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Optician helped 'save her niece's life' after spotting cancer during an eye test

An optician spotted her niece's cancer during an eye test. Olivia pictured with her mum Ewelina Skwarlo. (Ewelina Skwarlo/SWNS)
An optician spotted her niece's cancer during an eye test. Olivia pictured with her mum Ewelina Skwarlo. (Ewelina Skwarlo/SWNS)

An optician has shared how she may have helped "save her niece's life" after spotting cancer during an eye test.

Laura Leafe, 37, from Great Heck, North Yorkshire, says she became "concerned" about her niece, Olivia, then two, after her sister-in-law, Ewelina Skwarlo, 34, spotted an "unusual white glow" in her daughter's eye in February 2022.

Skwarlo, from Whitley Bridge, North Yorkshire, took some photos and sent them to Leafe before taking Olivia to see her aunt for an eye test after two days.

Leafe says she was left "shocked" after spotting what she believed to be signs of retinoblastoma – a rare type of eye cancer – and referred Olivia to Pinderfields Hospital in Wakefield, West Yorkshire, where she was seen a few days later.

Following an examination at the hospital, doctors confirmed that Olivia had eye cancer and she was sent to Birmingham Women's and Children's Hospital for treatment.

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Olivia's mum spotted a white glow in her eye just after her second birthday. (Ewelina Skwarlo/SWNS)
Olivia's mum spotted a white glow in her eye just after her second birthday. (Ewelina Skwarlo/SWNS)

Olivia, now three, underwent intra-arterial chemotherapy, which thankfully shrank the tumour where it has remained under control, but there are still small parts to treat, meaning she will require monthly check-ups.

"I was already concerned due to the photograph Ewelina had sent me, but I was shocked to see what I suspected to be a retinoblastoma," Leafe says of her niece's eye test.

"After the shock, I was very thankful to be an optometrist and in the position to be able to help at one of the most stressful times of my family’s life.

"I am so glad Ewelina asked about the ‘reflection’.

"If I hadn’t been in this profession the diagnosis may have come much later."

Olivia's mum, Skwarlo, first noticed an unusual white glow in her daughter's eye just after her second birthday.

Olivia has now undergone treatment for cancer, pictured with her mum Ewelina Skwarlo and dad Oliver Philips. (Ewelina Skwarlo/SWNS)
Olivia has now undergone treatment for cancer, pictured with her mum Ewelina Skwarlo and dad Oliver Philips. (Ewelina Skwarlo/SWNS)

"One day when she was watching TV, I noticed a strange glare in her right eye," she explains.

"I was observing her eye in different angles as the glare was not easily visible.

"I decided to take a few photos when the glare was more visible and send them to her dad to see what he thought.

"I didn't think it was anything serious, but my instinct was telling me to check what it was," Skwarlo, who works in retail, continues.

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"I decided to send the photos to Olivia’s aunt, Laura, who is an optometrist. In the meantime, I started to search on Google ‘glare and reflection’ in the eye.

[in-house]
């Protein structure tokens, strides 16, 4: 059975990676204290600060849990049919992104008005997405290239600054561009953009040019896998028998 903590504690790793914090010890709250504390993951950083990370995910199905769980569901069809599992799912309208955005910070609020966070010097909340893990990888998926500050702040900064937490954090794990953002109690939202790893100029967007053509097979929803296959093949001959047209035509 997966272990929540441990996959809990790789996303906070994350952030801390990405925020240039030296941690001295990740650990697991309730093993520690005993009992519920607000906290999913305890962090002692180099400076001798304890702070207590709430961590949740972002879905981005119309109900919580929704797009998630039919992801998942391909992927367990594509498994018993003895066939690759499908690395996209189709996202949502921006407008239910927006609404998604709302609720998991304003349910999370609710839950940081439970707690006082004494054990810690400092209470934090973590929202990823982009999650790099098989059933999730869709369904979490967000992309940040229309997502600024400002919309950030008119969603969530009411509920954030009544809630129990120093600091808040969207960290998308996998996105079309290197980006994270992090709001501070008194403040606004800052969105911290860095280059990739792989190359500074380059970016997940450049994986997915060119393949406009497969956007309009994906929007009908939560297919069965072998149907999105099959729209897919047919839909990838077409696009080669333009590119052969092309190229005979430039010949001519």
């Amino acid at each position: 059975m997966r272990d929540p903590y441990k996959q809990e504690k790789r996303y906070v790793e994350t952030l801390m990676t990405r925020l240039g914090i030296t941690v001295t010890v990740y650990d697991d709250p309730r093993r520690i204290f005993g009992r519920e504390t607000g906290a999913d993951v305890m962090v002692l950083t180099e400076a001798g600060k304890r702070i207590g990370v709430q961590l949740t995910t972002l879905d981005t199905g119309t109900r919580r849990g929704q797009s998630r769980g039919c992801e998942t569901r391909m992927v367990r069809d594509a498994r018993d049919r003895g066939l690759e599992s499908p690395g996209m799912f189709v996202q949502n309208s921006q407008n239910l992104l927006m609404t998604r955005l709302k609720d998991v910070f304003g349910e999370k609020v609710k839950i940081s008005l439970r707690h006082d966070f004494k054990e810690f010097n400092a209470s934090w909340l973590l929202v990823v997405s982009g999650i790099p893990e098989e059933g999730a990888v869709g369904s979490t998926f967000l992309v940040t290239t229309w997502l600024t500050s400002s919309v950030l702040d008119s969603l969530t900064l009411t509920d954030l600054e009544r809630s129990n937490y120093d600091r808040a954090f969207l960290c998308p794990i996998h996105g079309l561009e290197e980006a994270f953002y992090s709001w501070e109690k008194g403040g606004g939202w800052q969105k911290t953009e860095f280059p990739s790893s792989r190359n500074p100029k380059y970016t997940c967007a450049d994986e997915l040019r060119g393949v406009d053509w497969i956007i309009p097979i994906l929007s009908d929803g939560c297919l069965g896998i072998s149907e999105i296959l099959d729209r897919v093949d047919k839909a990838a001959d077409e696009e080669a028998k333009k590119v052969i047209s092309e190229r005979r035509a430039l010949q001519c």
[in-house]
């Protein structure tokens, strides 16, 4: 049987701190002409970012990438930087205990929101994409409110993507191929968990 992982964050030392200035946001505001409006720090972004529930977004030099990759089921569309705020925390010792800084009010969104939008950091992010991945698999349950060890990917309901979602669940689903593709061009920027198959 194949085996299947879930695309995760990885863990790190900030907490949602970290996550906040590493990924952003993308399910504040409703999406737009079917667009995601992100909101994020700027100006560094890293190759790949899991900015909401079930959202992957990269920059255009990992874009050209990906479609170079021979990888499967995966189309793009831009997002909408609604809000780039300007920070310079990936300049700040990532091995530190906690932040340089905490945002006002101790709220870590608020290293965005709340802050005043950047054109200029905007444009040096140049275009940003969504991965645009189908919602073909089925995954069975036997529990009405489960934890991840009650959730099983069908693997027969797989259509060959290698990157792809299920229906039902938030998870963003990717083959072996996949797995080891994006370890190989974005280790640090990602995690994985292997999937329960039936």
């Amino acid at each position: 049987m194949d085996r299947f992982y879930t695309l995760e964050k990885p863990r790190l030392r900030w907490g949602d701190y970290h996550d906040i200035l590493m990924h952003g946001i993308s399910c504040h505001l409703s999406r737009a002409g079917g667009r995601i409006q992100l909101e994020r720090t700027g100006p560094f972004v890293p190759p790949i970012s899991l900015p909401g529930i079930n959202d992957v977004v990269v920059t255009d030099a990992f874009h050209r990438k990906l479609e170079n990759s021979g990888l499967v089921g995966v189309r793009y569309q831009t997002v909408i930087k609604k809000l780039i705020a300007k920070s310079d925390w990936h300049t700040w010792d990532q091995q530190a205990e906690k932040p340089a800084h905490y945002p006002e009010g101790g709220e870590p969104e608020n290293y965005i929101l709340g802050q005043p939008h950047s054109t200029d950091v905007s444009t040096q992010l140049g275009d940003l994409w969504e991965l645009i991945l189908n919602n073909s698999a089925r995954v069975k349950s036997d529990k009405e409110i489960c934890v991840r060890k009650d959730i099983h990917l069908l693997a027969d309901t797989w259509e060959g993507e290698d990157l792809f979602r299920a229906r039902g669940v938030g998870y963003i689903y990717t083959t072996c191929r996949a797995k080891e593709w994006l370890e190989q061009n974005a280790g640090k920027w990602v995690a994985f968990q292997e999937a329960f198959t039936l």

"I came across retinoblastoma and started to read about it. I started to panic that the white glow may be retinoblastoma, which I had never heard of before.

"Laura confirmed an appointment and we went to have it checked.”

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Olivia's cancer is currently under control. (Ewelina Skwarlo/SWNS)
Olivia's cancer is currently under control. (Ewelina Skwarlo/SWNS)

The Childhood Eye Cancer Trust (CHECT) says typical signs of retinoblastoma include a white glow which may only appear in certain lights or a squint, as well as a change in the appearance of the eye or a swollen eye, although often only one sign or symptom is present.

After the eye exam, Leafe said there was a chance the glow was a retinoblastoma – the most common type of eye cancer in children.

Olivia was referred to hospital where a diagnosis of retinoblastoma was confirmed.

"We were heartbroken, but we were trying to behave as normally as possible in front of Olivia as she was as happy as usual," Skwarlo explains.

"We cannot stress enough how important it is to observe your child and if there is something suspicious to have it checked straight away."

As well as four rounds of intra-arterial chemotherapy - where doses of cancer-killing medicine are injected directly into the eye – Olivia also had five rounds of dual-agent intravitreal chemotherapy, which ended in August 2022.

Oliva, now three, underwent intra-arterial chemotherapy and the tumour shrank. Pictured with her dad. (Ewelina Skwarlo/SWNS)
Oliva, now three, underwent intra-arterial chemotherapy and the tumour shrank. Pictured with her dad. (Ewelina Skwarlo/SWNS)

Now Olivia receives monthly check-ups as well as cyro-freezing and laser treatments to keep the cancer at bay.

"It is a constant worry about the cancer cells being under control and if there is a chance to get rid of it totally," Skwarlo adds.

"Going through this experience made us stronger as a family, as we know it is important to be strong for each other."

Richard Ashton, chief executive of CHECT, says: “Retinoblastoma is rare, with around one baby or young child being diagnosed in the UK each week.

"Symptoms can be quite subtle, and children often seem well in themselves which can make it hard to diagnose.

"In just under half of all cases, a child must have an eye removed as part of their treatment.”

“We are grateful that Olivia’s case, her symptoms were recognised by her parents, her aunt and the hospital teams, and an urgent referral was made so that she could receive treatment."

Additional reporting SWNS.